Agrarianism promises a path toward wholeness with the earth, with each other, and with God, a path founded upon an insight into our proper place within the wider universe.
No doubt, an argument for agrarian life will sound old-fashioned. Most of us, after all, are urbanites, and so represent the culmination of a migratory trend that is unparalleled in human history. The exodus from country to city, now accomplished in “developed” countries and well on its way in the rest of the world, is seen by many as the necessary prerequisite for human freedom and progress. But given the enormity of implication and consequence that follows from a loss of intimate and practical connection with the earth (consider the general ignorance about our interdependence with other organisms), should we not at least pause to consider the cultural significance of the eclipse of agrarian sensibilities?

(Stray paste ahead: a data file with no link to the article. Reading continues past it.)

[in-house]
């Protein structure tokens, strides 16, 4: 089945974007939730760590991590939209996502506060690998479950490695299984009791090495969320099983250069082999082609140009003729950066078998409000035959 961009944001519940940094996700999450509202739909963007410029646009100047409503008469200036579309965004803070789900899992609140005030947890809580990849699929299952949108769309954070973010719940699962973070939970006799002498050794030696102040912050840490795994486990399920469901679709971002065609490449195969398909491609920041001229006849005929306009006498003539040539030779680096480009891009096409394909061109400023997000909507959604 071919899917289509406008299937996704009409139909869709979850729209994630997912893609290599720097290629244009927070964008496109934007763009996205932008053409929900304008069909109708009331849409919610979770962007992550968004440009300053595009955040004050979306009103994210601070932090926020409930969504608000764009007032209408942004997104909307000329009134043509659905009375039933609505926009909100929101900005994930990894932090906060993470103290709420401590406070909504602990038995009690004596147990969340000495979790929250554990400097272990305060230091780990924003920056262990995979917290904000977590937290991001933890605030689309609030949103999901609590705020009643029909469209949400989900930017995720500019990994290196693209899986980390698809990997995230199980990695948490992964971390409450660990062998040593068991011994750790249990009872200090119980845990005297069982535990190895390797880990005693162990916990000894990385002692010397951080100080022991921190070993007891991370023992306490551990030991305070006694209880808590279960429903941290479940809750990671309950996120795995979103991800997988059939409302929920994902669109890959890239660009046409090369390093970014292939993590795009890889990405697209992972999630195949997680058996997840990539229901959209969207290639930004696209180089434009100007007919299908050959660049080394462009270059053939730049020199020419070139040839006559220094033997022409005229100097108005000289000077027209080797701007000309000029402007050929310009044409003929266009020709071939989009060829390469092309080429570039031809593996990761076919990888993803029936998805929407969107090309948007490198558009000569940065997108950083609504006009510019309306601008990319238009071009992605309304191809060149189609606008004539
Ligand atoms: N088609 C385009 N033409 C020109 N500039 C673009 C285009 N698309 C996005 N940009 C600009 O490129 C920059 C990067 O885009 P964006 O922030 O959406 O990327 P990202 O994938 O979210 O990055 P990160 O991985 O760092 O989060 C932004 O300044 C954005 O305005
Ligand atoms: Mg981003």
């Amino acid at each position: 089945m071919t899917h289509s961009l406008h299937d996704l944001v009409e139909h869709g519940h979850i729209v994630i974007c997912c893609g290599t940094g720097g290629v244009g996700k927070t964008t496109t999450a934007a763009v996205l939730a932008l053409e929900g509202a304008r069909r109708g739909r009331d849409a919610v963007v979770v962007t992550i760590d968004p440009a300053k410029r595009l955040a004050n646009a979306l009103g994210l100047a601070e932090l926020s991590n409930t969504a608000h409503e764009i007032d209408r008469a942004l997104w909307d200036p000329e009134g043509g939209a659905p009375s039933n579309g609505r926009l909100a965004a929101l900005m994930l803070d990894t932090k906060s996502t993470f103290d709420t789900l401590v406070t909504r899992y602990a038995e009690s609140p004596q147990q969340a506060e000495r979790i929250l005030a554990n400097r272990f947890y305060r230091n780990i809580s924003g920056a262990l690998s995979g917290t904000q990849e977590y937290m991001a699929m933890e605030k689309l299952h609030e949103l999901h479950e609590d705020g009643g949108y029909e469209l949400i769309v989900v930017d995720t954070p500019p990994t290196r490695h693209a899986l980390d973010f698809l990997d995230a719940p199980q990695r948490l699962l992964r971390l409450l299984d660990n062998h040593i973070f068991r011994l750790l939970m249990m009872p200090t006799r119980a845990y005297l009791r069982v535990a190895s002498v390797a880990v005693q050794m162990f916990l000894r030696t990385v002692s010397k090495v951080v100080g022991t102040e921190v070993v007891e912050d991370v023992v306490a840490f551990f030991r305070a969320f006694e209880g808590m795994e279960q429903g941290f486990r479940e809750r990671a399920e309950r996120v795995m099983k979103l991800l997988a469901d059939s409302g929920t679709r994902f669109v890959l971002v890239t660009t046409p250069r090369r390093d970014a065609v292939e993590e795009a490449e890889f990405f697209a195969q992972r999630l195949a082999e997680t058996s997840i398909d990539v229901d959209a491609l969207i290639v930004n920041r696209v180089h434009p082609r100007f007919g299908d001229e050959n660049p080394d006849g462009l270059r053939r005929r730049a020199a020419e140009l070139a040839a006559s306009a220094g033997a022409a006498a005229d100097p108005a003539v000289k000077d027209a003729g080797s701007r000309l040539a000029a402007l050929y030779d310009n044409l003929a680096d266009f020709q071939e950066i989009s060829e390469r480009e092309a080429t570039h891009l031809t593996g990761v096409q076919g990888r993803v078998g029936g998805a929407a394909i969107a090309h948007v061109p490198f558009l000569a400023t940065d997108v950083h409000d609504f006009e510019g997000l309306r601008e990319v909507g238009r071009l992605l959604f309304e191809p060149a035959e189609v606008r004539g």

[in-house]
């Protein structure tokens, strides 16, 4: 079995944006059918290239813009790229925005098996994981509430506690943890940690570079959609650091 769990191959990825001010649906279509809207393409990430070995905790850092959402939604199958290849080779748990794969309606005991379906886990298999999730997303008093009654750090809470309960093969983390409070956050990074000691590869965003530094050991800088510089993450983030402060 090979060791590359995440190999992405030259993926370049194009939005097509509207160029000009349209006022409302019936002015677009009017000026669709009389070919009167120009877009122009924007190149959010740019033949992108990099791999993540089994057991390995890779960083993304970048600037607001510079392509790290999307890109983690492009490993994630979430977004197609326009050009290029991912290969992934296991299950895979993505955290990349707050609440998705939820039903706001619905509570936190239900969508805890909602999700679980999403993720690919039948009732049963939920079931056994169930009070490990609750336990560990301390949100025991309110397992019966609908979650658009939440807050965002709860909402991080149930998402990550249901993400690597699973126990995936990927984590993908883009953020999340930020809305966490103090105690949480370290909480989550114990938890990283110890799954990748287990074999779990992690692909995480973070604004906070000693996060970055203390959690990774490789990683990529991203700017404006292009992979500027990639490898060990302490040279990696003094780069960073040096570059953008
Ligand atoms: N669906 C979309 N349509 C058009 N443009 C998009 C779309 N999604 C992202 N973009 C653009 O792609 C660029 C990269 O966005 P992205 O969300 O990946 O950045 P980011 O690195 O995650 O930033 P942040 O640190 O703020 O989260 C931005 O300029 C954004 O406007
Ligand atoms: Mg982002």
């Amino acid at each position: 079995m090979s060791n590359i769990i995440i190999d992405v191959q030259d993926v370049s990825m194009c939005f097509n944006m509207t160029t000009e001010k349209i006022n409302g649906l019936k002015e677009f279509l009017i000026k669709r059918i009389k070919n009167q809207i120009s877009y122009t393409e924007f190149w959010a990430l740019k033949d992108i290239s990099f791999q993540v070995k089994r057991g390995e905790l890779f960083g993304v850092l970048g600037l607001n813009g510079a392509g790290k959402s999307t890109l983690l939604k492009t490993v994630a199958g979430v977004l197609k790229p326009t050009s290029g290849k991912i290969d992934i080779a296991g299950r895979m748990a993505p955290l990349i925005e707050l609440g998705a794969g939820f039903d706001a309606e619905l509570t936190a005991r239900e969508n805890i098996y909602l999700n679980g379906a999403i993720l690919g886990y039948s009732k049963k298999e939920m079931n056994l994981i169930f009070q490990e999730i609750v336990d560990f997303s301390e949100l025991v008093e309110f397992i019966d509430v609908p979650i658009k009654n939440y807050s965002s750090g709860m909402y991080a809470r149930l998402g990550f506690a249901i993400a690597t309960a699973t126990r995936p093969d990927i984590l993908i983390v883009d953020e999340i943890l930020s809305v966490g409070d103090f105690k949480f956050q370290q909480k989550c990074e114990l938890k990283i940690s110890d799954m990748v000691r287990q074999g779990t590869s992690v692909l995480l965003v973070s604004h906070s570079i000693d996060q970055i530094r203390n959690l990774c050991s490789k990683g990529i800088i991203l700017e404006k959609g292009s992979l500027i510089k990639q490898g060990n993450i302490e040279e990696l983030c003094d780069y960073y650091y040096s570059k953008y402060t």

Norman Wirzba, from the Introduction to The Art of the Commonplace: The Agrarian Essays of Wendell Berry